Dear Sir,

Küttner's tumour, a chronic sclerosing disease of the salivary glands, is an immunoglobin G4 (IgG4)-related disease. We herein present a case of Küttner's tumour in which the patient developed an isolated buccal nerve palsy associated with parotid gland involvement (Fig. 1a). Our literature search revealed no previous reports of facial nerve palsy associated with this rare disease.

Fig. 1

(a) Photograph shows loss of the patient's right nasolabial fold, right parotid swelling and bilateral upper eyelid fullness. Left parotid swelling is not shown. (b) Axial CT image with intravenous contrast shows diffuse enlargement of the involved glands with patchy enhancement.

A 55-year-old Chinese man presented with a one-year history of painless left submandibular gland enlargement. The findings of fine needle aspiration, performed on two separate occasions, were consistent with those of a reactive lymph node. In view of the size of the mass, we proceeded with excision of the gland to rule out malignancy. Histology was consistent with Küttner's tumour. Almost a year after the first surgery, the patient presented with progressive swelling of his right submandibular, bilateral parotid and lacrimal glands. This was associated with a partial palsy of the buccal branch of his right facial nerve. Computed tomography showed diffuse enlargement of the involved glands with patchy enhancement (Fig. 1b). The patient subsequently underwent an excision of his right submandibular gland and incisional biopsy of his right lacrimal gland. The histology of these specimens was also consistent with Küttner's tumour.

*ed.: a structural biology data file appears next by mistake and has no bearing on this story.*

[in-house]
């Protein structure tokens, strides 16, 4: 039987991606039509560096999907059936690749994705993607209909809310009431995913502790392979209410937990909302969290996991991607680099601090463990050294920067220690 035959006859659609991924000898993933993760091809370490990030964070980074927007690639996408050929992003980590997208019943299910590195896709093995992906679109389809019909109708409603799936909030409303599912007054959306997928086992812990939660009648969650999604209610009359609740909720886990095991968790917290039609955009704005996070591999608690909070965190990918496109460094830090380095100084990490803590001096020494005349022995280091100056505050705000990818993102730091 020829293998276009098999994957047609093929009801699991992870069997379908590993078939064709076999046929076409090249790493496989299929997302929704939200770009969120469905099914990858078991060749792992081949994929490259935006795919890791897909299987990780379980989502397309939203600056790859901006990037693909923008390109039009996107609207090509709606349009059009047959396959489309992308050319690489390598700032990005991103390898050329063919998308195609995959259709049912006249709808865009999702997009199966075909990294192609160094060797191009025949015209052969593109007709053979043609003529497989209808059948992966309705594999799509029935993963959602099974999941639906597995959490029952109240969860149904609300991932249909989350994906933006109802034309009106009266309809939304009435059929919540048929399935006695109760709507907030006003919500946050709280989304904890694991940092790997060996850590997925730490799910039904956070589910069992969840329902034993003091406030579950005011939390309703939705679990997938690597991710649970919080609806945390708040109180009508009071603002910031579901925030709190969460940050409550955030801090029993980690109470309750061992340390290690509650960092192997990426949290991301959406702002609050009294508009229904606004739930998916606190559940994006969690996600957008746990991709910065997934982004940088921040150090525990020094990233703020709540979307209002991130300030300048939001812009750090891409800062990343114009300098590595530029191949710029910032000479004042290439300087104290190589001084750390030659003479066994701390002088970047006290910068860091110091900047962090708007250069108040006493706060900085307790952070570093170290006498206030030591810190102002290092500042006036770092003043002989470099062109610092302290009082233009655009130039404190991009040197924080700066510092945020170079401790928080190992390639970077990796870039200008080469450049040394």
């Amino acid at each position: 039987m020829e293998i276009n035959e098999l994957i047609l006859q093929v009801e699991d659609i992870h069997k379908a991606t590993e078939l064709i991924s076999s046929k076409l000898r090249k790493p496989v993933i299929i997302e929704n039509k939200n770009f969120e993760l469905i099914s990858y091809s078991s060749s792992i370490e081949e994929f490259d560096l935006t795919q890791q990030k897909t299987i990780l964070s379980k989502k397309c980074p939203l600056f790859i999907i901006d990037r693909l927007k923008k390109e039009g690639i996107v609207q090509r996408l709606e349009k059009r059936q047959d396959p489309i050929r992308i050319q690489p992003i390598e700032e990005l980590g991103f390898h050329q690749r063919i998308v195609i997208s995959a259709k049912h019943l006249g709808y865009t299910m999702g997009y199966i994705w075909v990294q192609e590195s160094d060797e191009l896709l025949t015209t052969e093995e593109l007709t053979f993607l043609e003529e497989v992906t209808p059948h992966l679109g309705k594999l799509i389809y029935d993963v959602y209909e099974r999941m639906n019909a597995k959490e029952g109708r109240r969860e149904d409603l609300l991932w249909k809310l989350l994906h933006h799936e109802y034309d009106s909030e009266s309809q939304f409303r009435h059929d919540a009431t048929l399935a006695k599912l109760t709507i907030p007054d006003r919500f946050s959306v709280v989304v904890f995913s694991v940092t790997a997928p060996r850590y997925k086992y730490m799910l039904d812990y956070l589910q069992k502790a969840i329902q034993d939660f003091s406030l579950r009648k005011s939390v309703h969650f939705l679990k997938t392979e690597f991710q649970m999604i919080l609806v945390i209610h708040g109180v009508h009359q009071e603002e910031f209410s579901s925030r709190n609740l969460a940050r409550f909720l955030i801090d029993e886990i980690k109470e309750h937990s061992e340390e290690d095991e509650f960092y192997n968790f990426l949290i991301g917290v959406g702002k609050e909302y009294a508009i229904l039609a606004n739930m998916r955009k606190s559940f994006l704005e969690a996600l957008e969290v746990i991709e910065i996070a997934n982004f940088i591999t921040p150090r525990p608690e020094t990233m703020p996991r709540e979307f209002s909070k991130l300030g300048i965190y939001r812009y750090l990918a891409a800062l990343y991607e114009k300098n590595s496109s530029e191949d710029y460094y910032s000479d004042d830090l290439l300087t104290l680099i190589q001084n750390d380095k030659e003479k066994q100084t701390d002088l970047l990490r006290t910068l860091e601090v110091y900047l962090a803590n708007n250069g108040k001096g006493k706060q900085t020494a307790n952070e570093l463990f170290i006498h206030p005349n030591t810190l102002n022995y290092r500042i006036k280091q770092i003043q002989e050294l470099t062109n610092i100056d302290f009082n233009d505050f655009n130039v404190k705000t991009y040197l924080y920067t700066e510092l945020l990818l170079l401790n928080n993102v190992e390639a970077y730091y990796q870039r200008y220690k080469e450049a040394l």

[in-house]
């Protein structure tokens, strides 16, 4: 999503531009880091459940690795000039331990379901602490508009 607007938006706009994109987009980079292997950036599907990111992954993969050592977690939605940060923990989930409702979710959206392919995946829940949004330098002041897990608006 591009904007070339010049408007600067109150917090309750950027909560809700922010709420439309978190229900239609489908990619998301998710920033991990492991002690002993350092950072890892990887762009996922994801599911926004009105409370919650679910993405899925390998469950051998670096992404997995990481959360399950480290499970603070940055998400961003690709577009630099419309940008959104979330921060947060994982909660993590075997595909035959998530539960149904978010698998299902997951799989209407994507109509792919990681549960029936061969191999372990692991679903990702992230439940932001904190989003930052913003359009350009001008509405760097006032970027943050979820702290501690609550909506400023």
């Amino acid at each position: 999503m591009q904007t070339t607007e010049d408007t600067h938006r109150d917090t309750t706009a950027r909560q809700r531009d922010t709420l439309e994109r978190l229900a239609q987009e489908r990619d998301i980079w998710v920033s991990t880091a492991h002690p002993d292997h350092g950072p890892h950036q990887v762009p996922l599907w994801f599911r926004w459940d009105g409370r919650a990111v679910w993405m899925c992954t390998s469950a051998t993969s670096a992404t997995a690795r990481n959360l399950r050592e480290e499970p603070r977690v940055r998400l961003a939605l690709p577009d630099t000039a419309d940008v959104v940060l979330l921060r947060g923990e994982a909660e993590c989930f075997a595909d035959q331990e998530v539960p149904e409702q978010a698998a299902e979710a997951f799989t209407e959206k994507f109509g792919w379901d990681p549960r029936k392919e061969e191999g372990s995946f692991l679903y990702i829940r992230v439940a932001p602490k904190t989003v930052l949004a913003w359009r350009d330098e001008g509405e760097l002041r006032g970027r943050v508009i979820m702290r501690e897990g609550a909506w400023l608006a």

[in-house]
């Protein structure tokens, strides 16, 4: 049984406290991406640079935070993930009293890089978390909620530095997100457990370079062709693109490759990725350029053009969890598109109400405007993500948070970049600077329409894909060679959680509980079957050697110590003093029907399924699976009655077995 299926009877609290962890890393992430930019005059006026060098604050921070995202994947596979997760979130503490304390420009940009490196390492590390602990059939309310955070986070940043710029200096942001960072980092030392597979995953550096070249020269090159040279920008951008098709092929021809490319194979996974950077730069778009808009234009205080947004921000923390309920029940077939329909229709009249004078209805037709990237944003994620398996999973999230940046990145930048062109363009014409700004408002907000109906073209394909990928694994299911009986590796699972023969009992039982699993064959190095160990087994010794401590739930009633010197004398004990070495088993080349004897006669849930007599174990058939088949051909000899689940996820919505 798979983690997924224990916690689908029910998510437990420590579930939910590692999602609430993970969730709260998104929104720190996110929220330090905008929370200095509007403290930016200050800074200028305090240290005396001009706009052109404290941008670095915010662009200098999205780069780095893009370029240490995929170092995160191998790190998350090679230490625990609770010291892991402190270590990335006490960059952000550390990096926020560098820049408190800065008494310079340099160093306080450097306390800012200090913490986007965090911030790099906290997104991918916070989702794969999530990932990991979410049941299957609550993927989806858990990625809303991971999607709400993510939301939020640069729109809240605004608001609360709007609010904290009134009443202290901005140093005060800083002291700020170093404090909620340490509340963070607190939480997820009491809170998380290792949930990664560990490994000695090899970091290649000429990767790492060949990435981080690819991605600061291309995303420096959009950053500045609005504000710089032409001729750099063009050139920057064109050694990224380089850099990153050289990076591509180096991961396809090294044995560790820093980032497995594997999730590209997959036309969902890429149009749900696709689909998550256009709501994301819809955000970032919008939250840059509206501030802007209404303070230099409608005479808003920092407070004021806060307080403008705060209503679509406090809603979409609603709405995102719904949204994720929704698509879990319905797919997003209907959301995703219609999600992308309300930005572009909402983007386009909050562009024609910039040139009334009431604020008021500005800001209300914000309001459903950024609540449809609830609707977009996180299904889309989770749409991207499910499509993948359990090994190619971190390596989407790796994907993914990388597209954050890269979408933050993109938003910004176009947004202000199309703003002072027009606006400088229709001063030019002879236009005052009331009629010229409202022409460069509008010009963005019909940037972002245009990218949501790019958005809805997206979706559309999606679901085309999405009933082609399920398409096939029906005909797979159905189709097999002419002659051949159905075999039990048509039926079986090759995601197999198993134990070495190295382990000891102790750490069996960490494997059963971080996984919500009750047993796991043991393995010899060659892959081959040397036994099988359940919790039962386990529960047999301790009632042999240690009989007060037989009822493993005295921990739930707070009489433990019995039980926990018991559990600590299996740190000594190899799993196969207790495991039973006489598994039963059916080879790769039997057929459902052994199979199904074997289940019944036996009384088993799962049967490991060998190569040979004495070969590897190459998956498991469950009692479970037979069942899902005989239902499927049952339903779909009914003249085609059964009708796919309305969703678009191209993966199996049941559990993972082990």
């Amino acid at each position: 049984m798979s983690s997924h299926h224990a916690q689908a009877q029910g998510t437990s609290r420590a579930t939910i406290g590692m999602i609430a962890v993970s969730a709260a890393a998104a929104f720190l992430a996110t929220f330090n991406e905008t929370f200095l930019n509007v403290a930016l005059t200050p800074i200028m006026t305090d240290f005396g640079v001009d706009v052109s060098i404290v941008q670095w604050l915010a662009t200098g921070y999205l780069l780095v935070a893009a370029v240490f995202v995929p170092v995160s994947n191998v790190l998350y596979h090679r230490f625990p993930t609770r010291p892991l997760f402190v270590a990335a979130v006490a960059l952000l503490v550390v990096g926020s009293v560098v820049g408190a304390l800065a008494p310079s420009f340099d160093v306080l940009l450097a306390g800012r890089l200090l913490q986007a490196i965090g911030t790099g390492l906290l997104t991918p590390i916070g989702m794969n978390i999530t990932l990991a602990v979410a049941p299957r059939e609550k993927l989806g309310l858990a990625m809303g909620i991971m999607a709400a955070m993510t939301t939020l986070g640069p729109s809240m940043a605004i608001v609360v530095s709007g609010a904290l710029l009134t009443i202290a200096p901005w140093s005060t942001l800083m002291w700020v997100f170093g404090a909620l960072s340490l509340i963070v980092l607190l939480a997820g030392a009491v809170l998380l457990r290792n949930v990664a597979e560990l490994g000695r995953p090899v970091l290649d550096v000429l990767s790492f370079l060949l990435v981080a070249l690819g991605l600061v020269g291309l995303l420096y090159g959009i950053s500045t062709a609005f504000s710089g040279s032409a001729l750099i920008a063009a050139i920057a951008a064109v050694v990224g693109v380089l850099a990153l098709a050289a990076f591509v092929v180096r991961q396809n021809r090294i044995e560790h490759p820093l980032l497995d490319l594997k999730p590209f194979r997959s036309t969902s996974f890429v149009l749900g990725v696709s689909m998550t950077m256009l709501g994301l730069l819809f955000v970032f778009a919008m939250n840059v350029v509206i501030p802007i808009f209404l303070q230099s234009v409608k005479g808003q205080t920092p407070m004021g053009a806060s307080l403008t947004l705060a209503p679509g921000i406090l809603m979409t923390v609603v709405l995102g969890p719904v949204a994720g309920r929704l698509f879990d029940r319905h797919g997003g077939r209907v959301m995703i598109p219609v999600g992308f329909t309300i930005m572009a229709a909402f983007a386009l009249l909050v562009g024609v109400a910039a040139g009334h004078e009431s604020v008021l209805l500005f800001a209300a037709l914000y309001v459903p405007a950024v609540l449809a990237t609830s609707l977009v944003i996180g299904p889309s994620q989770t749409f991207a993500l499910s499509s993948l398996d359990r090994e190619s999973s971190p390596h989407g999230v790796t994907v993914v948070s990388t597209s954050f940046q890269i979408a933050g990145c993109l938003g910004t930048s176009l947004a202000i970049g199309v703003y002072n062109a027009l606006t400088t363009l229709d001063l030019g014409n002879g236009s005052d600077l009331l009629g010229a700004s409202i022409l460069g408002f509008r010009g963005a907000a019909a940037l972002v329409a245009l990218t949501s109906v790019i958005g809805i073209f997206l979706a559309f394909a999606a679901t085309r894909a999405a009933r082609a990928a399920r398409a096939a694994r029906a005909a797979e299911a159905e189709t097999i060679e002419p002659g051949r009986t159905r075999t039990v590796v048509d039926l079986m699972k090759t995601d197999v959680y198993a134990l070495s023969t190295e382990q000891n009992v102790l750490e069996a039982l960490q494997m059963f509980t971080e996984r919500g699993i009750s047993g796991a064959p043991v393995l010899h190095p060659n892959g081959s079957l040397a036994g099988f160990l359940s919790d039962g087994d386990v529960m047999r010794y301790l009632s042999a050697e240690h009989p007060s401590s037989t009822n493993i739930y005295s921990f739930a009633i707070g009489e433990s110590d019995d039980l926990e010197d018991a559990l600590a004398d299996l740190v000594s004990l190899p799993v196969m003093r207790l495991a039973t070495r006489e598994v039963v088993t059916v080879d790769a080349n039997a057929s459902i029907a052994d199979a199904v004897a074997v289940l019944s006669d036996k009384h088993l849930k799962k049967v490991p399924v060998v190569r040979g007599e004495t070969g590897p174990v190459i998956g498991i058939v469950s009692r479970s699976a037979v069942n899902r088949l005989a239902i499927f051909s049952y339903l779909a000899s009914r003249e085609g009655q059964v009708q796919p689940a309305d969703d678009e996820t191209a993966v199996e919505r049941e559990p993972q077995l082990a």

Unfortunately, the patient's buccal nerve palsy did not resolve despite a course of oral prednisolone. In our literature review, there were reports on the involvement of the optic, trigeminal and spinal nerves, but none on facial nerve involvement.(1-4) In one study on IgG4-related neuropathy,(4) imaging of affected nerves typically showed masses along the course of the nerve. The histopathology of these lesions showed infiltrating lymphoplasmacytic cells with a high proportion of IgG4-related plasma cells. The lesions responded well to a course of systemic steroids.

In our patient, timely magnetic resonance imaging could not be performed to determine the presence of these perineural lesions; biopsy was also not performed due to potential associated morbidity. Contrary to previous findings in the literature,(4) our patient did not respond to a course of systemic steroids. In our opinion, the lack of response may suggest an alternate pathophysiology for nerve dysfunction in our patient. It is possible that the palsy may be secondary to compression of the nerve from an increase in pressure in the parotid fascial space brought on by inflammation. We hope that this report contributes to the rapidly evolving literature regarding this relatively young disease entity and may be the nidus for further research.

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